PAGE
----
The diabetes community can relate

The response to the book has been very positive. I’ve received dozens of messages from parents, either in the form of Amazon reviews, e-mails, or Facebook/Instagram messages. The number one piece of feedback I receive, nearly universally, is that the children reading the story all comment on how similar Andrew’s story is to their own. Some parents have even told me that Andrew’s story resembled their child’s so much so that their child actually thought the book was about them. This is great feedback, as it was important for me to capture every detail, and keep every aspect of the story as true to life as possible, exactly so that other children and families could relate.

One particular response that touched us came from an American family stationed in South Korea with a 5-year-old recently diagnosed son. To know that our story provided comfort to someone overseas meant a lot to us! Likewise, reading the stories and feedback of families that reach out to us always puts a smile Andrew’s face.

Another common response we get is how the book helped family members, friends, and classmates to better understand what their T1 child goes through. I experienced this as well, first-hand, as I’ve read the book to Andrew’s classmates the last two school years. I’ve heard feedback from parents of children who went home and told their parents about Andrew after my school visit. This tells me that Andrew’s classmates are listening to and internalizing the story, which was the goal of reading to them in the first place. I believe, there is a general lack of awareness around T1D, and one of my hopes is that Andrew’s classmates as well as the classmates of people who have his book, will get an education and understanding of T1D at a young age.

Year One with Type One has also given me a platform to speak about T1D on a broader scale. Over the summer, I paired up with one of Andrew’s school nurses to lead a session at a continuing education conference for school nurses, run by Northeastern University School Health Academy (NEUSHA). We presented on “Care Coordination for T1D” to an engaged audience of school nurses to provide insight from first hand experience of an ideal partnership between parents and a school nurse. Similarly, I participated on a Q&A panel alongside JDRF’s Teen Advisory Committee (TAC), which is a group of teenagers living with T1D, at another event for active school nurses.

A kids diabetes book for Christmas

With the success, feedback, and opportunities that came from Year One with Type One, I decided to write another book for Andrew and the community. Twas My Type of Christmas takes a somewhat different approach. Being a fictional (or is it?) retelling of the Chris Claremont classic with a diabetes spin, this sequel at 29 pages was released in September 2019. It aims to be a fun book, but also sneaks in some T1D knowledge and terminology.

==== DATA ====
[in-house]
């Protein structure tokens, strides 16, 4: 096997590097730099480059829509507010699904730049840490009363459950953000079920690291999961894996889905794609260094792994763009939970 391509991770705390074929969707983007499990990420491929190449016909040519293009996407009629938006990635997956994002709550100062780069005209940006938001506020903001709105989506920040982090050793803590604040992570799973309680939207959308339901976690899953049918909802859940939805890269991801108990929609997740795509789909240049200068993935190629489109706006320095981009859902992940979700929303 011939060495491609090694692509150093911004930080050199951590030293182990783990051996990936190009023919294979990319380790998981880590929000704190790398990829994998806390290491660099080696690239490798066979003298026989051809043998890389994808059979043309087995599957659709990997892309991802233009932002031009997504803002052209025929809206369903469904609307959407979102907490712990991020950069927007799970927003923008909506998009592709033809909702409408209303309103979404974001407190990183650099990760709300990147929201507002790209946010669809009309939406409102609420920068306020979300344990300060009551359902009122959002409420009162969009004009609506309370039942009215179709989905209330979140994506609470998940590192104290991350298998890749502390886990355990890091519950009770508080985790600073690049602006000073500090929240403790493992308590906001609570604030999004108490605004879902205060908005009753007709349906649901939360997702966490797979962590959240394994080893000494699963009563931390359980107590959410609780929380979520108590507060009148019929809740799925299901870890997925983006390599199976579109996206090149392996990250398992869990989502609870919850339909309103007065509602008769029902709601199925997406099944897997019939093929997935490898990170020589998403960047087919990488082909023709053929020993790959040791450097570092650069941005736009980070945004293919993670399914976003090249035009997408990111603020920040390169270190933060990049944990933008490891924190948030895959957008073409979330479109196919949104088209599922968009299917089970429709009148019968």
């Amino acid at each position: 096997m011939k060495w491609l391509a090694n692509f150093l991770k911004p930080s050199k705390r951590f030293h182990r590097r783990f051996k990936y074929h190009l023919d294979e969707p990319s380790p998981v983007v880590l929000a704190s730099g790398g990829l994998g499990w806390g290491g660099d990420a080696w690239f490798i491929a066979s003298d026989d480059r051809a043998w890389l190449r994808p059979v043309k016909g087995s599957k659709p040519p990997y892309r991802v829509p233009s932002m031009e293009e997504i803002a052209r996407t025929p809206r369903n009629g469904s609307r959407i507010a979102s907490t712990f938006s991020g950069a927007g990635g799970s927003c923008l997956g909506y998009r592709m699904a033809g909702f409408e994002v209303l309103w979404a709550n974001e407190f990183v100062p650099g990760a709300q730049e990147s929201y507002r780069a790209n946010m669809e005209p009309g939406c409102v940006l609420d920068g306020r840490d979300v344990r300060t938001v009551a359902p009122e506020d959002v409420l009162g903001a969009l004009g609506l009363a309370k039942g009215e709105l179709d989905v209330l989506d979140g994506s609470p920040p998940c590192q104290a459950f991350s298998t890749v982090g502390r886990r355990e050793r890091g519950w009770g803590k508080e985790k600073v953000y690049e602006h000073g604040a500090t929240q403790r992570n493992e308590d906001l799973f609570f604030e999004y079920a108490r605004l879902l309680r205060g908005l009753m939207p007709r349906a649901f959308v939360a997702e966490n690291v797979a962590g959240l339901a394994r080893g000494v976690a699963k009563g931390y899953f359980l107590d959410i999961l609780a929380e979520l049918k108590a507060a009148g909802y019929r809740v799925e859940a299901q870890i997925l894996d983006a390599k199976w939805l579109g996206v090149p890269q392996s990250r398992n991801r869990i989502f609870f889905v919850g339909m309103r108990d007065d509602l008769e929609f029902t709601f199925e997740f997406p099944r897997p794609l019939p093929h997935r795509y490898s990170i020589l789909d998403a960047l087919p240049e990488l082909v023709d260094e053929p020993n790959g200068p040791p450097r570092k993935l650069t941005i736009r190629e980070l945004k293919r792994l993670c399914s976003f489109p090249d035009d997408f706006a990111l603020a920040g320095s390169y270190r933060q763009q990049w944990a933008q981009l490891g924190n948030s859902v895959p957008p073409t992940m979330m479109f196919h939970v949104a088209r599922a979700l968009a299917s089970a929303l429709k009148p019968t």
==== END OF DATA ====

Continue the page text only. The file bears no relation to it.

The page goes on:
The stockings were hung beside our bright tree, to be filled with some snacks: some with carbs… some carb free… My parents and sister were snug in their beds, while visions of unicorns danced in their heads.

Healthline

So far, the community is responding very positively to this new book as well.

The joy our family gets from being able to share these stories with the community represents a silver lining in the grand scheme of the daily challenges of managing T1D. But if Andrew, running around the hospital lobby in his PJj’s, has taught us anything, it’s that it’s OK to find some joy amidst a challenging situation.

Thanks, Michael! We appreciate your sharing the story behind these two new books, which can be found on Amazon — “Year One with Type One” for #3.99 on Kindle and $12.86 in paperback, and “Twas My Type of Christmas” for $3.99 in Kindle and $10.25 in paperback.

But before you go purchase them, here’s a chance to toss your name into the hat to win free copies this holiday season…

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Interested in winning copies of Year One With Type One and ‘Twas My Type of Christmas? We’re thrilled that the author has agreed to help us give away a pair of free signed copies to two lucky winners! Here’s how to enter:

1. Email us at info@diabetesmine.com with “DM-PictureBooks” somewhere in the subject line to let us know you’re hoping to win. Or you can ping us on Twitter or our Facebook page using the same codeword. For shipping purposes, we must limit the giveaway to those with mailing addresses within the United States.

2. You have until Friday, Dec. 27, 2019, at 5pm PST to enter.

3. The winners will be chosen using Random.org.

4. Winners will be announced on Monday, Dec. 30, via social media, so please be sure to keep tabs on your email and/or Facebook/Twitter messenger box, as that’s how we contact our winners. (If winners don’t respond within a week, we select an alternate.)

We’ll update this post with the winners’ names.

Best of luck, Book Lovers!

Congrats to our winners: Jennifer Byerley and Wendy Albanese.